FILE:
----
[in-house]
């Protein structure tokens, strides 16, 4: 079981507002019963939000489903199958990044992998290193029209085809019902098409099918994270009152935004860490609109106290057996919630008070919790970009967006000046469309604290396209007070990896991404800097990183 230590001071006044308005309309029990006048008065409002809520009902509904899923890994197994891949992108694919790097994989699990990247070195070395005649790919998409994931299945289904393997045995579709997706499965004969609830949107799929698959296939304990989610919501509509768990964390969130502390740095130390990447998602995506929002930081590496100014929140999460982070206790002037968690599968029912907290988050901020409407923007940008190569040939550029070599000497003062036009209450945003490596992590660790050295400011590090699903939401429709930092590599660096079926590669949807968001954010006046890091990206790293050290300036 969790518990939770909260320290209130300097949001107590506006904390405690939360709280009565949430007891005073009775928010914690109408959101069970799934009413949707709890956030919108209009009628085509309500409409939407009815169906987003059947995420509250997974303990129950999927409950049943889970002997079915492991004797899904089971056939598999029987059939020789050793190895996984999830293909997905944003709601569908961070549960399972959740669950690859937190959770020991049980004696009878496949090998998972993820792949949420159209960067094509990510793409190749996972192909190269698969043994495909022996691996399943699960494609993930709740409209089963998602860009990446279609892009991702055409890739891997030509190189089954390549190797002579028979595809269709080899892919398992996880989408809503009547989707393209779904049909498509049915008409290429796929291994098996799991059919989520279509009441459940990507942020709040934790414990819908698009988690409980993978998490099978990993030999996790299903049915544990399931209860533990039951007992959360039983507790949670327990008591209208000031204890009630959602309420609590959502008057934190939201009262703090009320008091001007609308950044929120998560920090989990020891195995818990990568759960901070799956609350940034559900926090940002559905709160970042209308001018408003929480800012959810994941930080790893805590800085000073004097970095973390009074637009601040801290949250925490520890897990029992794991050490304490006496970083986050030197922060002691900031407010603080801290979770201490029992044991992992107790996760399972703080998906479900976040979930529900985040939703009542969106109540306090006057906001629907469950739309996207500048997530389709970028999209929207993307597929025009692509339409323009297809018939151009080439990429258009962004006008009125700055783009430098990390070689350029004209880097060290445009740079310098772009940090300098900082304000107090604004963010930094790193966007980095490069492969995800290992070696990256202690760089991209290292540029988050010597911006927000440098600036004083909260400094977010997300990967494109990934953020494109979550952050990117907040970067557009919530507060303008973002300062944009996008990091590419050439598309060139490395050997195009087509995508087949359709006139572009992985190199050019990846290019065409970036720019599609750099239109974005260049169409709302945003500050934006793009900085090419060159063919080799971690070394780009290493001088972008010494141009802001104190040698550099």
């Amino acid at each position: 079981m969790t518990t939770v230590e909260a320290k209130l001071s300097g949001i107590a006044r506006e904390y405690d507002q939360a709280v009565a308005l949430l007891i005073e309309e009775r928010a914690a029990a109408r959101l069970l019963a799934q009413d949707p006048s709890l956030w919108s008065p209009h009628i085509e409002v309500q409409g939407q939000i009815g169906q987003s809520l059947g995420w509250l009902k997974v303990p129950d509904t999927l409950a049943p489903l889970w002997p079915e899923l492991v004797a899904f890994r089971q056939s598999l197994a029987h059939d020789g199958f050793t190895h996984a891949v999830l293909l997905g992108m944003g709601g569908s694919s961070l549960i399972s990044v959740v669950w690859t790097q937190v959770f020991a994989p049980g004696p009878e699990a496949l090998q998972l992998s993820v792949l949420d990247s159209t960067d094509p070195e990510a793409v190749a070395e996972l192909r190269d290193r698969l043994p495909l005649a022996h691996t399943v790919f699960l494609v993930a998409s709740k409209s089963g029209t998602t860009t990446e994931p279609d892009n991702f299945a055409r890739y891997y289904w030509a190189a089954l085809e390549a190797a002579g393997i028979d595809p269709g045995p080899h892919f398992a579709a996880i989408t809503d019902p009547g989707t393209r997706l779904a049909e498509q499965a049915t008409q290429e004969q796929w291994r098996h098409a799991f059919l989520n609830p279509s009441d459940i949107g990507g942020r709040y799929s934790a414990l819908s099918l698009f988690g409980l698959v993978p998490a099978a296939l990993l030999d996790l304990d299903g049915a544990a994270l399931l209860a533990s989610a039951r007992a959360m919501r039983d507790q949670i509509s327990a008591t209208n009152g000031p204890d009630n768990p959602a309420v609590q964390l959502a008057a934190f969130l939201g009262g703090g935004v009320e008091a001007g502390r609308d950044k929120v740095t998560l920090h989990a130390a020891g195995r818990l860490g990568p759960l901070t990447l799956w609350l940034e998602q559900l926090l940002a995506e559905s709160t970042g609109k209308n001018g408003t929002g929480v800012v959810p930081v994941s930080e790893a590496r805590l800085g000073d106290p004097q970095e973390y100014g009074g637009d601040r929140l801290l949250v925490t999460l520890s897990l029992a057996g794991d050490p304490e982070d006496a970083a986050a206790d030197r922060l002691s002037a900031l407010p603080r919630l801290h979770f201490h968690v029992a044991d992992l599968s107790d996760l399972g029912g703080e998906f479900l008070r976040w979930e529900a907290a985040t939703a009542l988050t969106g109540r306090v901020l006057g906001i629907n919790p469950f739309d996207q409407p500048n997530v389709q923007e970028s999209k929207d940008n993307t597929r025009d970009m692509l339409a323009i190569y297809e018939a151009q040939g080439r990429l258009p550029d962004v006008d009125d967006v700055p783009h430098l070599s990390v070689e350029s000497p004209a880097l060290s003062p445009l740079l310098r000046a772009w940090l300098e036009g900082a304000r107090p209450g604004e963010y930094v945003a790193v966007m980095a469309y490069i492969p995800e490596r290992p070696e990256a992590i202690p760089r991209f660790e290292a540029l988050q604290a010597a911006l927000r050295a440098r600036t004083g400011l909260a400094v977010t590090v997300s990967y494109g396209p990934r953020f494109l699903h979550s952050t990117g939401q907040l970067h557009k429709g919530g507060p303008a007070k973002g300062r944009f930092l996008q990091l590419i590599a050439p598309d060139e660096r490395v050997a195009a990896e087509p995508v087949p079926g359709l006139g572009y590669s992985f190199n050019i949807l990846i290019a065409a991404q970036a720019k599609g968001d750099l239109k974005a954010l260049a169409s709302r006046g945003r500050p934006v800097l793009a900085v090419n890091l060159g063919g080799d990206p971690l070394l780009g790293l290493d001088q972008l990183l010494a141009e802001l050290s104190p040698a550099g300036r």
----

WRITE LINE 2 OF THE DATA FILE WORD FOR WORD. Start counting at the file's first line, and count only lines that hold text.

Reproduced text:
């Protein structure tokens, strides 16, 4: 079981507002019963939000489903199958990044992998290193029209085809019902098409099918994270009152935004860490609109106290057996919630008070919790970009967006000046469309604290396209007070990896991404800097990183 230590001071006044308005309309029990006048008065409002809520009902509904899923890994197994891949992108694919790097994989699990990247070195070395005649790919998409994931299945289904393997045995579709997706499965004969609830949107799929698959296939304990989610919501509509768990964390969130502390740095130390990447998602995506929002930081590496100014929140999460982070206790002037968690599968029912907290988050901020409407923007940008190569040939550029070599000497003062036009209450945003490596992590660790050295400011590090699903939401429709930092590599660096079926590669949807968001954010006046890091990206790293050290300036 969790518990939770909260320290209130300097949001107590506006904390405690939360709280009565949430007891005073009775928010914690109408959101069970799934009413949707709890956030919108209009009628085509309500409409939407009815169906987003059947995420509250997974303990129950999927409950049943889970002997079915492991004797899904089971056939598999029987059939020789050793190895996984999830293909997905944003709601569908961070549960399972959740669950690859937190959770020991049980004696009878496949090998998972993820792949949420159209960067094509990510793409190749996972192909190269698969043994495909022996691996399943699960494609993930709740409209089963998602860009990446279609892009991702055409890739891997030509190189089954390549190797002579028979595809269709080899892919398992996880989408809503009547989707393209779904049909498509049915008409290429796929291994098996799991059919989520279509009441459940990507942020709040934790414990819908698009988690409980993978998490099978990993030999996790299903049915544990399931209860533990039951007992959360039983507790949670327990008591209208000031204890009630959602309420609590959502008057934190939201009262703090009320008091001007609308950044929120998560920090989990020891195995818990990568759960901070799956609350940034559900926090940002559905709160970042209308001018408003929480800012959810994941930080790893805590800085000073004097970095973390009074637009601040801290949250925490520890897990029992794991050490304490006496970083986050030197922060002691900031407010603080801290979770201490029992044991992992107790996760399972703080998906479900976040979930529900985040939703009542969106109540306090006057906001629907469950739309996207500048997530389709970028999209929207993307597929025009692509339409323009297809018939151009080439990429258009962004006008009125700055783009430098990390070689350029004209880097060290445009740079310098772009940090300098900082304000107090604004963010930094790193966007980095490069492969995800290992070696990256202690760089991209290292540029988050010597911006927000440098600036004083909260400094977010997300990967494109990934953020494109979550952050990117907040970067557009919530507060303008973002300062944009996008990091590419050439598309060139490395050997195009087509995508087949359709006139572009992985190199050019990846290019065409970036720019599609750099239109974005260049169409709302945003500050934006793009900085090419060159063919080799971690070394780009290493001088972008010494141009802001104190040698550099």